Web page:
That championship season…

Ever know a weekend that worked out well beyond your expectations?  A weekend when, against every odd stacked against you and all the trepidation with which you’ve anticipated it, everything falls into place and works beautifully?  Weekends like that one (any stretch of time like that one) comes along very seldom and is then eternally etched in your memory…a paragon of perfection that you will cherish and think about -harking back nostalgically- for years to come.  We’ve had such a weekend…

The guests arrived after a long car trip during which, we’re sure, they were hoping that their presence wouldn’t be disruptive to J.  People spilled into the house…people we’d not seen in approximately six years…people spilled and family merged with family, and soon we were all one happy and comfortable group sharing three levels of living space, crowding around tables, arms reaching past plates, utensils being handed up and down the table while people laughed and chattered noisily over meals.  People sat comfortably; people leaned into things, piled onto things…and J, without missing a beat, remained pleasant J; inquisitive J; curious and happy J; “oh, you’re HERE!” J.

The story I kept going back to in my mind was The Relatives Came by Cynthia Rylant with illustrations by Stephen Gammell.  The Great Gonzo and J loved this book when they were younger; it was once featured on Reading Rainbow and the idea of visitors immediately became appealing to The Great Gonzo.  As time progressed and J started changing and becoming more difficult to figure out, the idea lost its glossiness in our collective mind.

And yet here we are…in the afternoon of Monday after a weekend of happy cohabitation with people we hadn’t seen in a long time.  The house feels empty.  There hasn’t been any of the “sigh, we can now relax” that usually follows such interactions.  There isn’t a scramble to set our lives back to rights, to resume the course of our usual routine…we all segued into a shared normalcy that was very comfortable to us.  In all honesty, we hope they are driving home at a reasonable speed and not dialing the phone company to ask for a different number, planning to move incognito or hoping we will never repeat the experience.  We are not emotionally or physically exhausted; we haven’t been walking on egg shells or hoping that nothing goes awry…we were comfortable, relaxed, and yet very much ourselves.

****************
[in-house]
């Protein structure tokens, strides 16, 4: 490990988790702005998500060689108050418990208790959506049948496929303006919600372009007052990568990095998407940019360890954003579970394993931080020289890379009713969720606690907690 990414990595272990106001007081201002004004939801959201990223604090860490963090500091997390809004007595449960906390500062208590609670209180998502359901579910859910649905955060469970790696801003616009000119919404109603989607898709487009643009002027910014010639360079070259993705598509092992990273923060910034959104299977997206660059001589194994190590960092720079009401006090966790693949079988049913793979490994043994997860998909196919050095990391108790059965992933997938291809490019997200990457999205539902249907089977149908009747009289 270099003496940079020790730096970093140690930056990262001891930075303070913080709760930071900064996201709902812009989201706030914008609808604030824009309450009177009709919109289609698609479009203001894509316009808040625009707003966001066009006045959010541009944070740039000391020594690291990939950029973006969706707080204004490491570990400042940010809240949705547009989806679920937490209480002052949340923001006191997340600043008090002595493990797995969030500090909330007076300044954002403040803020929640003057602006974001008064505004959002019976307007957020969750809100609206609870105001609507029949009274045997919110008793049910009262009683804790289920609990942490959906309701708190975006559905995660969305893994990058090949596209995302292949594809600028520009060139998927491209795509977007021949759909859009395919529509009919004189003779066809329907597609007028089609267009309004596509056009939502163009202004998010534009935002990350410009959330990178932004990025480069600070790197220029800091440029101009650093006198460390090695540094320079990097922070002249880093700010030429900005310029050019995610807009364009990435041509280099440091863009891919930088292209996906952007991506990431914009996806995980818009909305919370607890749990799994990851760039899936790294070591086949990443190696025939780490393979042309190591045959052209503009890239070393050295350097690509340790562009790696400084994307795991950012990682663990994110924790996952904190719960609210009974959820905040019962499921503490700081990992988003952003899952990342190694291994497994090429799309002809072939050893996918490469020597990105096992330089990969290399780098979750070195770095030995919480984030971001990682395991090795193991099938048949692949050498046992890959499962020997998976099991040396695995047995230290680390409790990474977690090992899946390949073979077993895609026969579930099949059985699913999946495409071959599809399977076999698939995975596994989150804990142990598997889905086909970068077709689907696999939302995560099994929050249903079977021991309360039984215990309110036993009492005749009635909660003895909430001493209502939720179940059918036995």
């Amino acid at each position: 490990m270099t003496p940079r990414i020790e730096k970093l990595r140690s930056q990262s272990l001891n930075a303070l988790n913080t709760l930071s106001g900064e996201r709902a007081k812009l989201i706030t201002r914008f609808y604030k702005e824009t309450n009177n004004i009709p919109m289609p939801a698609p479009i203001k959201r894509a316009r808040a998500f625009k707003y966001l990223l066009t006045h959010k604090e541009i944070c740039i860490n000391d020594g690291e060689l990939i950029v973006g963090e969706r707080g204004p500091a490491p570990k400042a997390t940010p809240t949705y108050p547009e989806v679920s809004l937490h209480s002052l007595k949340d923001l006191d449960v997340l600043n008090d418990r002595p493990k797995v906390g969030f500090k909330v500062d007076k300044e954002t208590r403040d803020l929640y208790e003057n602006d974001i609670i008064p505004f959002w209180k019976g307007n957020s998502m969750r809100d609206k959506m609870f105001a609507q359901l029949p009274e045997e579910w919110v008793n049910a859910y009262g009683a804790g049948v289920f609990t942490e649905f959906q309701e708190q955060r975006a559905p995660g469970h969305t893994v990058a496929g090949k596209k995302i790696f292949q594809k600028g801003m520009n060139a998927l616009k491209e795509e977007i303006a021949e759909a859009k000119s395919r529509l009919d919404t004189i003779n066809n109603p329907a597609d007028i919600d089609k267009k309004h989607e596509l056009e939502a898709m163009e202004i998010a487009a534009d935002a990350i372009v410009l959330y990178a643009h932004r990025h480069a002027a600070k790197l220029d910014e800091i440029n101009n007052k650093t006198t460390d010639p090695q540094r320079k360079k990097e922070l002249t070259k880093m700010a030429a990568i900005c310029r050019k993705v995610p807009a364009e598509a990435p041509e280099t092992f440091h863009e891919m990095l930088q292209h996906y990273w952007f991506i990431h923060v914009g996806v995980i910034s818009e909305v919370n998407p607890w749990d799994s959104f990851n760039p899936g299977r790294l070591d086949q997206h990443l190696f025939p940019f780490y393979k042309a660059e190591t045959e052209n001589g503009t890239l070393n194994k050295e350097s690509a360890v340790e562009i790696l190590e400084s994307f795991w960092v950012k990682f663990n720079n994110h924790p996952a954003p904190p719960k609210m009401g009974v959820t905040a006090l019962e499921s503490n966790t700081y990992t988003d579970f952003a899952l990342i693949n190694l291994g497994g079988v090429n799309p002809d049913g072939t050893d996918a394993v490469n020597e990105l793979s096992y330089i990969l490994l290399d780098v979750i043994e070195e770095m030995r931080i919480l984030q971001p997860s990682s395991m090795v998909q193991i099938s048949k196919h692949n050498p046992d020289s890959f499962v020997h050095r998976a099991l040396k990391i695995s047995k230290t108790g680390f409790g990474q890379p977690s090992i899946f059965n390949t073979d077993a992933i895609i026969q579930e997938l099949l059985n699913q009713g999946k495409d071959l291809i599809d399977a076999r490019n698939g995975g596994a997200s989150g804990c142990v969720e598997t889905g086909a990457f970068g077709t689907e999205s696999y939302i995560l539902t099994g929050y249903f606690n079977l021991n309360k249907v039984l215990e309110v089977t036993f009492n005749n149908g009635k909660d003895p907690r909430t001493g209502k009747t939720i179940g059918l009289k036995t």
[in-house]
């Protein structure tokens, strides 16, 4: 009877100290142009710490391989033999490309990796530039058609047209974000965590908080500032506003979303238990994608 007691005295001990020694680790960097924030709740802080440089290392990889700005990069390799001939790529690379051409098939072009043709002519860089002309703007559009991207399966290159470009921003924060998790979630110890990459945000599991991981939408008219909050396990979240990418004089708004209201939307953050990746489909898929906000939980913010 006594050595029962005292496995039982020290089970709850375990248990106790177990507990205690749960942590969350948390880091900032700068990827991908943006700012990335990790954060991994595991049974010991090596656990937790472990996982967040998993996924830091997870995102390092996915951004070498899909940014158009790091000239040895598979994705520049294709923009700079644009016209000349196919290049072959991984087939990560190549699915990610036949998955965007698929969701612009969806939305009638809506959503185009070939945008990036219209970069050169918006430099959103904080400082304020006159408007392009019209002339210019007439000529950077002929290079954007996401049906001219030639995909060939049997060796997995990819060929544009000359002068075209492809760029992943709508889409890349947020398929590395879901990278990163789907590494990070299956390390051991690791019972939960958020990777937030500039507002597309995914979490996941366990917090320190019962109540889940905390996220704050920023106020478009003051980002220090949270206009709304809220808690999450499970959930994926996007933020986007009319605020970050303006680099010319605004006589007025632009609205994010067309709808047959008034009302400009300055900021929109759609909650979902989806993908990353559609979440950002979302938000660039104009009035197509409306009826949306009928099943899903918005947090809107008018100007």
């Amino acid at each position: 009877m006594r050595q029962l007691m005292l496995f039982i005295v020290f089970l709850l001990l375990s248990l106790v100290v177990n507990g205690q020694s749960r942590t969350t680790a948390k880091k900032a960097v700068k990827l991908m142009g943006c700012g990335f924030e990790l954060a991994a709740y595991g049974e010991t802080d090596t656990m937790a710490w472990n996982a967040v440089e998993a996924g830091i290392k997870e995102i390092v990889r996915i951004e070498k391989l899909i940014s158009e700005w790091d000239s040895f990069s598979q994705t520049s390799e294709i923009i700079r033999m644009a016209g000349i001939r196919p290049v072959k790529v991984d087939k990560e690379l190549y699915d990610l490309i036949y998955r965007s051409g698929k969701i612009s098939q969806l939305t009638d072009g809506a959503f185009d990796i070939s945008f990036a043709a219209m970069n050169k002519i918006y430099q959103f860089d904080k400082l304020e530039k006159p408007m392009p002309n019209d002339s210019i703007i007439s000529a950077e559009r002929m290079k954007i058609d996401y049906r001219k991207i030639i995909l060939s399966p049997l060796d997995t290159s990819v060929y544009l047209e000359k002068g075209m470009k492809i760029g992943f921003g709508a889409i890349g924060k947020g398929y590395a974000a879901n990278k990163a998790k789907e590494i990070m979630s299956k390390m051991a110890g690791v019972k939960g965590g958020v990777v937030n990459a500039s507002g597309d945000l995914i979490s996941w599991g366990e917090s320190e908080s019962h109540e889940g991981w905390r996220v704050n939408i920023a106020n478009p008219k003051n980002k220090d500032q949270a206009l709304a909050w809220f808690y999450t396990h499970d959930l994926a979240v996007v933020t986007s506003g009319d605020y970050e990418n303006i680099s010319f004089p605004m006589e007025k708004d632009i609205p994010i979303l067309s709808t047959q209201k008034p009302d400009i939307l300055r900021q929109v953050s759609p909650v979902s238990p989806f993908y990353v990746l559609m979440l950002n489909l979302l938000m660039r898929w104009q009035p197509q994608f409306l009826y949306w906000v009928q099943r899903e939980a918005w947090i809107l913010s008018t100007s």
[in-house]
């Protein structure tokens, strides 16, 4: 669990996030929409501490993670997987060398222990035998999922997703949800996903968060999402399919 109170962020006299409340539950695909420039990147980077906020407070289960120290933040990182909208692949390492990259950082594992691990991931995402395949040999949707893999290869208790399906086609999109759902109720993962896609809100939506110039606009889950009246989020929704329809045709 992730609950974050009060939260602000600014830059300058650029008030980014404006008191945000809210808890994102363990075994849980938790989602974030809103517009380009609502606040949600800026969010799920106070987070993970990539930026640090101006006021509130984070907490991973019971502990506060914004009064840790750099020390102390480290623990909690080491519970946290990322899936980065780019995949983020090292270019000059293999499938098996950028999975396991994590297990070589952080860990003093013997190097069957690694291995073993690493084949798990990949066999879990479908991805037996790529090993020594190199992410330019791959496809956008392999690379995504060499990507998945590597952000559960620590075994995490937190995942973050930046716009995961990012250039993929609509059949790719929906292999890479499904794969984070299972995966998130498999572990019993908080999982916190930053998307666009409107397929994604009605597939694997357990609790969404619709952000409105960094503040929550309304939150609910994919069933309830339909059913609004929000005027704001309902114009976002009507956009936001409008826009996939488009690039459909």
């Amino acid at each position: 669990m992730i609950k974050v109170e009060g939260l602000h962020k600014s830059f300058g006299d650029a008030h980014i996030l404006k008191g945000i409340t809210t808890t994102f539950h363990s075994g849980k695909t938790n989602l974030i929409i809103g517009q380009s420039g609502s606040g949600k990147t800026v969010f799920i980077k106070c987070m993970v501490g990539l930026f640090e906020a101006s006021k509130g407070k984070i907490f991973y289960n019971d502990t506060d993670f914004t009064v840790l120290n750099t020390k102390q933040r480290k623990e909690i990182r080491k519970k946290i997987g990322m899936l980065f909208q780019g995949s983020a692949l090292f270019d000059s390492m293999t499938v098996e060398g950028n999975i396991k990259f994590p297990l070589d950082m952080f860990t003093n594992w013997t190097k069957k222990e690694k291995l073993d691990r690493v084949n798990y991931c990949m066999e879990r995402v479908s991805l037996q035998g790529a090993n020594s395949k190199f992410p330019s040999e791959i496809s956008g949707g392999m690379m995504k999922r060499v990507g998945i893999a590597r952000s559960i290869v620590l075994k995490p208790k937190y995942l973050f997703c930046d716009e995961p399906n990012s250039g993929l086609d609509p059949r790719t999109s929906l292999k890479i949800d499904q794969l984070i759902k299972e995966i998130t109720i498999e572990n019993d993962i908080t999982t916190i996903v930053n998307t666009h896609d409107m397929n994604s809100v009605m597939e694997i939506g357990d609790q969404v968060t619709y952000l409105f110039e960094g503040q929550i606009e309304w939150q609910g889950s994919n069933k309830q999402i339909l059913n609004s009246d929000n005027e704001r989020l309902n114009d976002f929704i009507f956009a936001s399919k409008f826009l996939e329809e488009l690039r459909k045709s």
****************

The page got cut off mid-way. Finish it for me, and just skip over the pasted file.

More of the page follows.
Yesterday morning J opened the basement door and stood on the steps while our guests slept.  My friend noticed him. He didn’t bother them; he didn’t intentionally interrupt their rest.  She asked why he’d do that and the explanation was simple: he was taking a head count and making sure they were all still here.  On Saturday the grown-ups had trekked to town and the younger folk (not children anymore, of course) had gone their way to the mall, and J had been a part of the expedition of the younger set.  And he had fun.  And he was relaxed.  And we felt blessed and grateful…and I told my friend he would have already expressed discontent if he’d felt any, and he’d been tremendously vocal about it…

The loveliness of the experience wasn’t just that J behaved, but that no one expected him not to and yet, if he had, it wouldn’t have been the end of the world for any of us.  The kids were, as kids tend to be, quietly polite with us and tremendously relaxed with each other…and J, in his own way, would emerge from the inner sanctum of his room and observe the general hubbub with a smile, eventually asking this new outcrop of companions to do something for him, and reacting to them with the same affectionate detachment he applies to us…

We are happy they came.  We feel better for having risked opening doors and mingling families, been noisy, cooking for 8 rather than for four, generating more dishes and pots and pans to wash for one meal than we do for a holiday celebration.

It was worth it.  We want to do it again…we hope they do, too.  For a long time to come conversations around this house will start with “remember that weekend when M, H, P and N came to visit and we had such an awesome time…”  The roar of the crowd as the last ball beats the buzzer, entering the net neatly from the three-point line and the tie is broken and we win, we win, WE WIN!!!! will be ringing in our ears for a long time to come…



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